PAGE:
In Anatomy, what is Articulation?

Shelby Miller

In anatomy, articulation refers to movement of adjacent bones around a joint between them. When used as a noun, articulation is synonymous with the term joint itself. An example can be seen in the acetabulofemoral articulation, or hip joint, where the femur bone in the thigh articulates with the pelvic bones in the hip. Action at a joint as initiated by the muscles that cross it are what make motion possible, and the type of articulation present dictates what types of motion are possible at that joint. Specifically, it is the shape of the articulating surfaces of the adjacent bones at a joint that determine which movements that joint can produce.

Condyloid joints have a wide range of motion.
Condyloid joints have a wide range of motion.

There are three categories of articulation in the human body, classified according to their structure and function — synarthroses, which generally do not move; amphiarthroses, which allow a small degree of movement; and diarthroses, which may move in several directions. Synarthroses refer mostly to bones in the head, as in the large flat bones of the skull, which are held together by dense fibrous tissue. Amphiarthroses include the joints between the vertebrae and those between the tibia and fibula bones in the lower leg. These rely on cartilage to hold the bones together.

The carpals in the hands are planar joints.
The carpals in the hands are planar joints.

Synovial joints are considered the “movable” joints. These are distinguished by a sac of lubricating fluid inside of the joint known as synovial fluid that minimizes bone-on-bone friction during movement. The most numerous of the body’s joints, these articulations are classified according to the movements they allow. Hinge or ginglymoid joints only permit flexion and extension, or bending and straightening, as in the elbow joint. Pivot or trochoid joints allow rotation, as when the top two vertebrae, the atlas and axis, turn around each other to turn the head from side to side.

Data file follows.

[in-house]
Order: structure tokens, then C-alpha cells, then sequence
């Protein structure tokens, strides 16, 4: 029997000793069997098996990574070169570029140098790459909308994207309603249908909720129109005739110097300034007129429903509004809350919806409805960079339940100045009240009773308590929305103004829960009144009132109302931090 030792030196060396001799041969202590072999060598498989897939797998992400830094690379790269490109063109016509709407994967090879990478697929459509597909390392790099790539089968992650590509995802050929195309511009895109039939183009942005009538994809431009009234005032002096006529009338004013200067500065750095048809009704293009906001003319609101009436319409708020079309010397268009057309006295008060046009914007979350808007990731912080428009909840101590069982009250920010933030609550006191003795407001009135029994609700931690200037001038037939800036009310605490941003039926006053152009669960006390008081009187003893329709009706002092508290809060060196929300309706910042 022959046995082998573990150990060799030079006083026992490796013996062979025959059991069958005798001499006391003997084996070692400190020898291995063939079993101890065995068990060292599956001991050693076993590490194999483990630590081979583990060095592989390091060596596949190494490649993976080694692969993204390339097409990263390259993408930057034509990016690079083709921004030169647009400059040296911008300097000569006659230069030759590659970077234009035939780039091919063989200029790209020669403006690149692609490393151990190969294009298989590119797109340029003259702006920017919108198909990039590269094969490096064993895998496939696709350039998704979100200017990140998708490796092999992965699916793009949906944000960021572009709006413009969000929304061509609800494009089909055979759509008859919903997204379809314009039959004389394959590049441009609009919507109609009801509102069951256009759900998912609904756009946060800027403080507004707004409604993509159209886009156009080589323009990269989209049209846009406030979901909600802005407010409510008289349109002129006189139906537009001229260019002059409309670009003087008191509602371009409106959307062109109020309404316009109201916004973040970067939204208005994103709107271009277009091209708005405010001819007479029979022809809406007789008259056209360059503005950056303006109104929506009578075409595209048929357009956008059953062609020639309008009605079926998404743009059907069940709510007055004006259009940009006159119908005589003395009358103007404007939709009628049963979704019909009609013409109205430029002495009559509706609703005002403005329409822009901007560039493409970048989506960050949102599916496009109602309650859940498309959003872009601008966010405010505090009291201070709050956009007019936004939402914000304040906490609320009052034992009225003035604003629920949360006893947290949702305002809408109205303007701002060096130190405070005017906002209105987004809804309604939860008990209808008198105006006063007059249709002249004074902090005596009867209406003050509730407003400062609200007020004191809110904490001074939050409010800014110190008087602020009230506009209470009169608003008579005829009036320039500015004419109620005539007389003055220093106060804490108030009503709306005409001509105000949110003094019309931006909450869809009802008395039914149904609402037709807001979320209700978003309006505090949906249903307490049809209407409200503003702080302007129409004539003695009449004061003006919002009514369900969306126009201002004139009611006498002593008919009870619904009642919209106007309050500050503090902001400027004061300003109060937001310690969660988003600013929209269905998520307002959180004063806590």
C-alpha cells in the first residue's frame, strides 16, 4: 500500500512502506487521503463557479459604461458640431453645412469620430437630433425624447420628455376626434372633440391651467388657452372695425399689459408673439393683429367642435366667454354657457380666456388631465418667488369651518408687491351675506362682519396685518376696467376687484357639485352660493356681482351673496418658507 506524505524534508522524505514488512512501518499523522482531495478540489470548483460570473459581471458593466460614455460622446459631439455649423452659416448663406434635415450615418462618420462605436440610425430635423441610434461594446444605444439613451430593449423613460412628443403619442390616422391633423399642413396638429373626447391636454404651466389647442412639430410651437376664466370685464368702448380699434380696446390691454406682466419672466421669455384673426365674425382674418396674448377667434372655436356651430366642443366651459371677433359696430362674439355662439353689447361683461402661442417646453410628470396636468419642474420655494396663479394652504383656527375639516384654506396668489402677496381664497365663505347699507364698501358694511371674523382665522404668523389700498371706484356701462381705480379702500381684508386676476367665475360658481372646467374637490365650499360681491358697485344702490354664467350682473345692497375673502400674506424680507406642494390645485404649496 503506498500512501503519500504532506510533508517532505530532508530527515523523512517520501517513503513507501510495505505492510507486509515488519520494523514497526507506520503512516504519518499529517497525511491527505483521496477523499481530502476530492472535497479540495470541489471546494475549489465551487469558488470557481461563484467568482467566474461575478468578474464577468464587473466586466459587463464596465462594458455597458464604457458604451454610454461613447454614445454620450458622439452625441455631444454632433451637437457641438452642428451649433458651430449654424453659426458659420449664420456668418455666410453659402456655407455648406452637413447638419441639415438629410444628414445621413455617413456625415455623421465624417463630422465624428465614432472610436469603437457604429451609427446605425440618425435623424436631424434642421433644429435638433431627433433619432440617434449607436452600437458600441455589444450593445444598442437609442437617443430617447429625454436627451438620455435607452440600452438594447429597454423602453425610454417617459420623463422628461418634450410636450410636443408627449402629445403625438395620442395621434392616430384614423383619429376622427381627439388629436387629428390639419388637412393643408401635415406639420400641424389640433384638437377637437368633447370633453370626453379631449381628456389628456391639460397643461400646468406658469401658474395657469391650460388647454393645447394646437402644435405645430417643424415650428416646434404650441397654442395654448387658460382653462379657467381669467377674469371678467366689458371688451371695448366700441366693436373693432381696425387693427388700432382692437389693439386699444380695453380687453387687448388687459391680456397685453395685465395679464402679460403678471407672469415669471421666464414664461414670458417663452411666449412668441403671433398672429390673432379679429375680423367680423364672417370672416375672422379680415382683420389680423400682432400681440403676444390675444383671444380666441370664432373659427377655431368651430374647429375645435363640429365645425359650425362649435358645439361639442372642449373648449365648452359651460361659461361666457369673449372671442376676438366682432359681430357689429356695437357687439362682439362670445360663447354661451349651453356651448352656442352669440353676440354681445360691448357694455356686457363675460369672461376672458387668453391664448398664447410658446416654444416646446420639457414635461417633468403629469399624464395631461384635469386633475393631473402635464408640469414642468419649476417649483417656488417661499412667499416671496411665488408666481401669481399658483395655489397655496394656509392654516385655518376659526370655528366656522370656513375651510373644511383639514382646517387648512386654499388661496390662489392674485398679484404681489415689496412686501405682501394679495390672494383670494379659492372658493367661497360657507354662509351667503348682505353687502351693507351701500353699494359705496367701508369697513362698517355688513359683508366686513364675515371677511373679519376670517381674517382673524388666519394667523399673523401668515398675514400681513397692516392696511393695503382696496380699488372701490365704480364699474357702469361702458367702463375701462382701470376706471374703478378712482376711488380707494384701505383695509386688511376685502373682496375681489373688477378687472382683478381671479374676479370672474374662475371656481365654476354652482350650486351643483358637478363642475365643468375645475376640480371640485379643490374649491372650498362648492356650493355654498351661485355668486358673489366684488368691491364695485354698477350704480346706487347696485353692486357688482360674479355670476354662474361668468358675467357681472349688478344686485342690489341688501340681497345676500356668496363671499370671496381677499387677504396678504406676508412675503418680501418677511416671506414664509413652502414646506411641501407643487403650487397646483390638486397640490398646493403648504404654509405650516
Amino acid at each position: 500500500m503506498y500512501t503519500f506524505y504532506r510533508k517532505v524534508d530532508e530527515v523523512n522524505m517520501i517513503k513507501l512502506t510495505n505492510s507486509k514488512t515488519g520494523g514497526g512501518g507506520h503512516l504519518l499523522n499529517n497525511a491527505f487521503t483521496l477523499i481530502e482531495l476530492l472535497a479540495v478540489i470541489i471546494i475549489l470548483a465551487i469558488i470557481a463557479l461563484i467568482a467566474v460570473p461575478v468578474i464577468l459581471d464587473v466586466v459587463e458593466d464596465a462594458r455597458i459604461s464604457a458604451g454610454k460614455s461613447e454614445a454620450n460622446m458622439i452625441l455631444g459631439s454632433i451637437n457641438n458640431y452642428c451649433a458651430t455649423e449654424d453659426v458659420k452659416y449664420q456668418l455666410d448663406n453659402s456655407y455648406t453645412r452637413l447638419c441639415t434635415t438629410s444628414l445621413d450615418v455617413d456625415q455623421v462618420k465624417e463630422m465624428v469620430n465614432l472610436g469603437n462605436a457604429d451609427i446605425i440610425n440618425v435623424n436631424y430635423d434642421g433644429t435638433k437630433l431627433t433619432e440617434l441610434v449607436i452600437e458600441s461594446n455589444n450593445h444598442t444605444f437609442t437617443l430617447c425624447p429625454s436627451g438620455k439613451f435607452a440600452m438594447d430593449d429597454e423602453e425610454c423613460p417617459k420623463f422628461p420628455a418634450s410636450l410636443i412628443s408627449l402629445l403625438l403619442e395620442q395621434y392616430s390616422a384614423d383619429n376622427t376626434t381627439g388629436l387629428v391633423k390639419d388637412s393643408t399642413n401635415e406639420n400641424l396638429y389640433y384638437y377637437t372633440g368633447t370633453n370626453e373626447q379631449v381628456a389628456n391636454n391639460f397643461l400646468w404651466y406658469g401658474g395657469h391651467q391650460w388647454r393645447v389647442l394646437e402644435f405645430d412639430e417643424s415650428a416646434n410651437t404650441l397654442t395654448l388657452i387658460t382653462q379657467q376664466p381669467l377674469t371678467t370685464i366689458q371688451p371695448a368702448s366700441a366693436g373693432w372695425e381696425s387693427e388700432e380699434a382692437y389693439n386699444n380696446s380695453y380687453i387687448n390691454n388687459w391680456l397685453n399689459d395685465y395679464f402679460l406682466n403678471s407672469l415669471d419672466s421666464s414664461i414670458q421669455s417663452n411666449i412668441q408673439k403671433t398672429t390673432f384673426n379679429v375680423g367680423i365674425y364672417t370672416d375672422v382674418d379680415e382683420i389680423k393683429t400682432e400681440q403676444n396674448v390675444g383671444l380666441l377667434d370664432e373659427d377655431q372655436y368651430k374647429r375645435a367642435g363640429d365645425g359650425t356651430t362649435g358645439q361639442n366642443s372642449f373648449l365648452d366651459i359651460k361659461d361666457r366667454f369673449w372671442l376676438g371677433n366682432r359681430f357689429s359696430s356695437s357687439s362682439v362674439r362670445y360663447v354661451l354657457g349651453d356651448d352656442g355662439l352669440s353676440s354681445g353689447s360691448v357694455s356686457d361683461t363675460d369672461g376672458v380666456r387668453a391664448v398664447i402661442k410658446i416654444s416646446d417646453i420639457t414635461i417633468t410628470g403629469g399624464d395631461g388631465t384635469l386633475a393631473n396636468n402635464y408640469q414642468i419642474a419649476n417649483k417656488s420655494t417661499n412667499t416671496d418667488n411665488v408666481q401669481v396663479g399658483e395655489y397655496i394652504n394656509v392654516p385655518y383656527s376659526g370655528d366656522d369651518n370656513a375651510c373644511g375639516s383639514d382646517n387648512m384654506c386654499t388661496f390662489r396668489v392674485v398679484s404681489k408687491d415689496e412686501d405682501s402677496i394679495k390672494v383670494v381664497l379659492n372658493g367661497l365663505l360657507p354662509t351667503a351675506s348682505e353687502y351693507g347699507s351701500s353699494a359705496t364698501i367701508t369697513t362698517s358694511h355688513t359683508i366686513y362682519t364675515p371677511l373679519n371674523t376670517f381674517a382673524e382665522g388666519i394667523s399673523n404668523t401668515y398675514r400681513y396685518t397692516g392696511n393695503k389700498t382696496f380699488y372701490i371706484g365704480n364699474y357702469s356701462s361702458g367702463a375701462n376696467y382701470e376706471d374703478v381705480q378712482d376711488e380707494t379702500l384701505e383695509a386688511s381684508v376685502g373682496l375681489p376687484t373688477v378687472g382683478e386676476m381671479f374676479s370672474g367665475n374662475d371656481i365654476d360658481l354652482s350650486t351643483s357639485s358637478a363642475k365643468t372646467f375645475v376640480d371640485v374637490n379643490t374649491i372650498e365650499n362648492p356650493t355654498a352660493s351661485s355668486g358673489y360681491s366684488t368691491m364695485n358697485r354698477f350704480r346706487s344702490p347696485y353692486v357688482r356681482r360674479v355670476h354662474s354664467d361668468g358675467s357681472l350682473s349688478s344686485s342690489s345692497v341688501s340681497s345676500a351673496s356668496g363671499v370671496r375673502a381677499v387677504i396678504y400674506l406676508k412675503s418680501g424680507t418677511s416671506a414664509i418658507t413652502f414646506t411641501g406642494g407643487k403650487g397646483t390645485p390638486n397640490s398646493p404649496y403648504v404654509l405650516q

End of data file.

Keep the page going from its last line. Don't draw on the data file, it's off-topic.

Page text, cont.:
Planar or arthrodial joints permit a slight gliding motion between bones. Examples of this kind of joint include the carpals in the hands and the tarsals in the feet. Condyloid joints, so named for the oval shape of the adjoining bones, allow a wider range of motion, as they feature a bony head that is cupped by the end of another bone, such as in the wrist joint. Movements at this articulation include flexion and extension, adduction and abduction, or the waving of the hand from side to side, and circumduction, or circling the hand on the wrist.

Two additional categories of synovial joint include the saddle joints and ball-and-socket joint. Saddle or sellar joints include the thumb joint and are distinguished by the opposing shapes of the adjacent bones, which resemble two saddles curved around each other in perpendicular directions, as if to form an X. Movements possible at this type of joint include flexion and extension, adduction and abduction, circumduction, and, in the case of the thumb, opposition, or the action of folding the thumb toward the palm of the hand as in touching the tips of the four fingers.

Ball-and-socket joints, seen at the hip and shoulder, allow the fullest range of motion of all of the body’s joints. These allow the limb to circumduct 360 degrees about the joint. All of the above motions are possible at this articulation, as is rotation, or the turning of the limb back and forth within the joint.

The femur bone articulates with the pelvic bones of the hip.
The femur bone articulates with the pelvic bones of the hip.

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